Skype appears poised to finally launch a new mobile video chat service that should shake up the space and help propel mobile video conferencing into the mainstream. The communications platform, still fresh off its 24-hour outage, is expected to unveil a mobile video offering next week at CES and has been recently teasing what the service could look like.
Indeed, over the last few days, Skype has been hinting on its Twitter account at what’s next, pointing to a page with videos entitled, “I wish I could share moments like these.” The videos are shot on what appear to be mobile devices and suggest that Skype is prepared to help people broadcast their lives remotely through video. This comes after Skype briefly released and then pulled a help document showing how users could make video calls with an iPhone — running iOS 4.0 or above — using Wi-Fi or 3G. Skype is also scheduled to participate in a CES panel called, “Video Calling Gets Ready for Primetime.”
So the pieces are falling into place for Skype to fully enter the mobile video chat space, which was catalyzed by the release of Apple’s FaceTime feature for the iPhone 4. This won’t be Skype’s first entry into mobile video, however; it released video chat support on the Nokia N900, but this would appear to be Skype’s big launch on mainstream mobile devices. Though it’s behind in the mobile video game and will be chasing competitors like Fring, Qik, Tango and Yahoo, not to mention Apple, Skype has the tools in place to help kick mobile video chatting into high gear.
Skype had 560 million members at the end of last year when it was still reporting its user numbers and has been steadily growing, with video conferencing playing a larger role in communications. Now, 40 percent of Skype calls are conducted over video, and at peak times, there are 25 million people on Skype. That’s a huge network of users who are used to video chatting. If Skype can bring that functionality to a number of mobile platforms simultaneously or in quick succession, it could leverage its scale to become the go-to provider for mobile video chat.
While mobile video chatting has grown in popularity, it’s still mired in limitations that prevent it from being widely embraced, however. Apple’s FaceTime works on the iPhone 4, the latest iPod touch and is now available in beta on Macs. But despite Apple’s promise to open up the technology to other service providers, it remains a closed network and is limited to Wi-Fi only on mobile devices. Meanwhile, competitors like Qik and Tango are limited to mobile phones, and don’t communicate with PCs and Macs. Yahoo entered the race with its own cross-platform mobile chat offering, but so far it works only on a few Android devices. Fring tried to leverage Skype’s network for video calls, but was shut down by Skype, which said Fring was not upholding its licensing agreement. The dust-up between Skype and Fring, which prompted accusations from both sides, illustrated the power of using Skype’s network for video calls: Fring’s capacity was overloaded with the addition of the iPhone 4.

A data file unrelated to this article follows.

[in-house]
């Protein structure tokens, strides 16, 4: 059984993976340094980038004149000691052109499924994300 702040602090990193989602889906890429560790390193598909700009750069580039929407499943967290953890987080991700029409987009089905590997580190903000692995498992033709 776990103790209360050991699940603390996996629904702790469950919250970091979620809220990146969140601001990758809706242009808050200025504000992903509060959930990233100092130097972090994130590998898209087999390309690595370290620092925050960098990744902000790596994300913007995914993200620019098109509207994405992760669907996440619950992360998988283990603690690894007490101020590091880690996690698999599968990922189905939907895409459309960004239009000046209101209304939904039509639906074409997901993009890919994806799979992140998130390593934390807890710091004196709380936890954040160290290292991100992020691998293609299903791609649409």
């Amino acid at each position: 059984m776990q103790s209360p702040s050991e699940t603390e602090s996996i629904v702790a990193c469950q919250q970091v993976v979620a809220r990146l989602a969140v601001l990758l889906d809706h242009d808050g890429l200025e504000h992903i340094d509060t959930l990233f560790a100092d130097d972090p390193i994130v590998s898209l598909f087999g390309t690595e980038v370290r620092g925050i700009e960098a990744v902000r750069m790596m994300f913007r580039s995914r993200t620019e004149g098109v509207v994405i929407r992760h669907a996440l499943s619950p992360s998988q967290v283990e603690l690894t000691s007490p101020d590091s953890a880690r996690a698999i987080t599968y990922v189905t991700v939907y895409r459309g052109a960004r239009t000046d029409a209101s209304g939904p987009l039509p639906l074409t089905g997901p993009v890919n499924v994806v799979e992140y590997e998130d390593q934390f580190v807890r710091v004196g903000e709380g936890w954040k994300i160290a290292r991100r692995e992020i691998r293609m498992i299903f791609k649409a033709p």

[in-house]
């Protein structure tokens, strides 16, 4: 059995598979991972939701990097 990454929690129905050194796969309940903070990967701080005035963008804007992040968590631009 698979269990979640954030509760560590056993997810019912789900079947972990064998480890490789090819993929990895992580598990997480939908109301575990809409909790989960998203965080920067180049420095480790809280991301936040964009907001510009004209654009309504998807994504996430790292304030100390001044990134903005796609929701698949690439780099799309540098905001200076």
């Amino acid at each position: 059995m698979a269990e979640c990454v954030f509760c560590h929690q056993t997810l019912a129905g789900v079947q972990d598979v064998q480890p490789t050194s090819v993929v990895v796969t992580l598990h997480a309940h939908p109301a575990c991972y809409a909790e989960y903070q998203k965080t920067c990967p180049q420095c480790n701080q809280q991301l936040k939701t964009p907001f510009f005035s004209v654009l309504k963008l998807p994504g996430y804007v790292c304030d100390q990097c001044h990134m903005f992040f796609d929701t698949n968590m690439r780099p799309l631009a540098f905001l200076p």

The opportunity is still there for Skype to define this space, provided it nails the execution. It has a huge base of people who already video chat from their computers, and it’s pushing into enabling video chatting from TVs in the living room. Connecting its existing members to mobile phone users would illustrate the power of mobile video chat and help to convince computer-bound video conferencing users to splurge on one of the few but growing number of devices outfitted with cameras needed for two-way video chat. From the help document, Skype video chat can also work on phones with just one camera, allowing consumers to share the world around them on video. That is not the full experience of a face-to-face conversation, but providing support to those devices would also widen the number of phones that can use Skype video calls. A big push by Skype could help mobile video chatting exceed the modest forecast of 29 million users by 2015 by Juniper Research, which said interoperability issues would hamper wider adoption.
Even with Skype’s wide reach, Apple still has a chance to set the standard for mobile video calling. Steve Jobs said this past summer that Apple would publish open specifications for FaceTime, enabling other providers to build in FaceTime interoperability. But so far, that hasn’t happened. It’s unlikely that Skype’s distributed P2P network architecture would interoperate with FaceTime anyway. So this is Skype’s chance to lead on its own and help define what mobile video chatting can become.
I’m personally a fan of video chat services, but the fragmentation between providers limits its usefulness to me. If Skype goes big with a mobile video client on iOS and Android and later other platforms, I could see myself relying on it primarily for video chats. With more phones and tablets expected to ship with two cameras next year and the option to connect to more TV-based Skype clients, 2011 may be the perfect time for Skype to finally get its mobile video chat business in order.
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